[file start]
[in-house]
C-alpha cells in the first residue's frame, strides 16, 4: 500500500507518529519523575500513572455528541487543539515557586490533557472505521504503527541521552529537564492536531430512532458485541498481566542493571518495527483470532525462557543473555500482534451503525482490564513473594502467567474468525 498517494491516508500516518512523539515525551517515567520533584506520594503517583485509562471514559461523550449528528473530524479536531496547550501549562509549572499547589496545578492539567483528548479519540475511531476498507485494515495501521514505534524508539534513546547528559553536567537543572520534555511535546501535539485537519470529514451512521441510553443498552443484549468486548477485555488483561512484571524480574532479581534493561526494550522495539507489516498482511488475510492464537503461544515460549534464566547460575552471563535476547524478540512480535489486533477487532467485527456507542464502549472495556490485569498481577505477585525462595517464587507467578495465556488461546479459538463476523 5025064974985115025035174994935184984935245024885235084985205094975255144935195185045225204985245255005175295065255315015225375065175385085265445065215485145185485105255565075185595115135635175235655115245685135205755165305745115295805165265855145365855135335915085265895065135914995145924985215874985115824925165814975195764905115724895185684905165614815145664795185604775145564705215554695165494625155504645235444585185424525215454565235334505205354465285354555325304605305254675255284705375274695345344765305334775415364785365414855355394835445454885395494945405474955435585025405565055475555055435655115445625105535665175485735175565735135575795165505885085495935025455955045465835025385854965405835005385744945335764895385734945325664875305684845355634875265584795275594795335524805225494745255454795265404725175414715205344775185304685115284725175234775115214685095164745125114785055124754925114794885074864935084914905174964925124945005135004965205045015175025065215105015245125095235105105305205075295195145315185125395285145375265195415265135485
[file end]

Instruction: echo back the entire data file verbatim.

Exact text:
[in-house]
C-alpha cells in the first residue's frame, strides 16, 4: 500500500507518529519523575500513572455528541487543539515557586490533557472505521504503527541521552529537564492536531430512532458485541498481566542493571518495527483470532525462557543473555500482534451503525482490564513473594502467567474468525 498517494491516508500516518512523539515525551517515567520533584506520594503517583485509562471514559461523550449528528473530524479536531496547550501549562509549572499547589496545578492539567483528548479519540475511531476498507485494515495501521514505534524508539534513546547528559553536567537543572520534555511535546501535539485537519470529514451512521441510553443498552443484549468486548477485555488483561512484571524480574532479581534493561526494550522495539507489516498482511488475510492464537503461544515460549534464566547460575552471563535476547524478540512480535489486533477487532467485527456507542464502549472495556490485569498481577505477585525462595517464587507467578495465556488461546479459538463476523 5025064974985115025035174994935184984935245024885235084985205094975255144935195185045225204985245255005175295065255315015225375065175385085265445065215485145185485105255565075185595115135635175235655115245685135205755165305745115295805165265855145365855135335915085265895065135914995145924985215874985115824925165814975195764905115724895185684905165614815145664795185604775145564705215554695165494625155504645235444585185424525215454565235334505205354465285354555325304605305254675255284705375274695345344765305334775415364785365414855355394835445454885395494945405474955435585025405565055475555055435655115445625105535665175485735175565735135575795165505885085495935025455955045465835025385854965405835005385744945335764895385734945325664875305684845355634875265584795275594795335524805225494745255454795265404725175414715205344775185304685115284725175234775115214685095164745125114785055124754925114794885074864935084914905174964925124945005135004965205045015175025065215105015245125095235105105305205075295195145315185125395285145375265195415265135485